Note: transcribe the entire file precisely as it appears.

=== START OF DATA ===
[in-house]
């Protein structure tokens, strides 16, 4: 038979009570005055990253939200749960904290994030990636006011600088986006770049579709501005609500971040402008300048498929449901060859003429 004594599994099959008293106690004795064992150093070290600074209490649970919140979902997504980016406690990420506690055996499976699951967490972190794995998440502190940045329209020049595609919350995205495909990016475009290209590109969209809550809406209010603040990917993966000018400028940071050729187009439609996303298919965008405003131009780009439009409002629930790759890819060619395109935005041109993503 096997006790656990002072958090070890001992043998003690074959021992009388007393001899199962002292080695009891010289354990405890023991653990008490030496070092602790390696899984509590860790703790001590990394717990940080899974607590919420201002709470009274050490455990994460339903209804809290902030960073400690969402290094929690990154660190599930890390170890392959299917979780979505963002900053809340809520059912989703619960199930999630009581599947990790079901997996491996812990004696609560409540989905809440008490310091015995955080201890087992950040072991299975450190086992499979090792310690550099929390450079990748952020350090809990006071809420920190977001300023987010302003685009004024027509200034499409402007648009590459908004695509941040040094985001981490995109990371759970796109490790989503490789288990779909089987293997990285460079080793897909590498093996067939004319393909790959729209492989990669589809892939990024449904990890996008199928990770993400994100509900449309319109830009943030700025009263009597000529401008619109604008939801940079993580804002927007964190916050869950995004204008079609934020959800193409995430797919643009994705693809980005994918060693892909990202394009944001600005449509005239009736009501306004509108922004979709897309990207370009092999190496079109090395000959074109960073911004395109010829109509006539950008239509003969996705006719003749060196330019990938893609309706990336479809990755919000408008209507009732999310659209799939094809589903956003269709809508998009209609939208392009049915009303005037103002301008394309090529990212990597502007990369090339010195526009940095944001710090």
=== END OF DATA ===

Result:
[in-house]
């Protein structure tokens, strides 16, 4: 038979009570005055990253939200749960904290994030990636006011600088986006770049579709501005609500971040402008300048498929449901060859003429 004594599994099959008293106690004795064992150093070290600074209490649970919140979902997504980016406690990420506690055996499976699951967490972190794995998440502190940045329209020049595609919350995205495909990016475009290209590109969209809550809406209010603040990917993966000018400028940071050729187009439609996303298919965008405003131009780009439009409002629930790759890819060619395109935005041109993503 096997006790656990002072958090070890001992043998003690074959021992009388007393001899199962002292080695009891010289354990405890023991653990008490030496070092602790390696899984509590860790703790001590990394717990940080899974607590919420201002709470009274050490455990994460339903209804809290902030960073400690969402290094929690990154660190599930890390170890392959299917979780979505963002900053809340809520059912989703619960199930999630009581599947990790079901997996491996812990004696609560409540989905809440008490310091015995955080201890087992950040072991299975450190086992499979090792310690550099929390450079990748952020350090809990006071809420920190977001300023987010302003685009004024027509200034499409402007648009590459908004695509941040040094985001981490995109990371759970796109490790989503490789288990779909089987293997990285460079080793897909590498093996067939004319393909790959729209492989990669589809892939990024449904990890996008199928990770993400994100509900449309319109830009943030700025009263009597000529401008619109604008939801940079993580804002927007964190916050869950995004204008079609934020959800193409995430797919643009994705693809980005994918060693892909990202394009944001600005449509005239009736009501306004509108922004979709897309990207370009092999190496079109090395000959074109960073911004395109010829109509006539950008239509003969996705006719003749060196330019990938893609309706990336479809990755919000408008209507009732999310659209799939094809589903956003269709809508998009209609939208392009049915009303005037103002301008394309090529990212990597502007990369090339010195526009940095944001710090």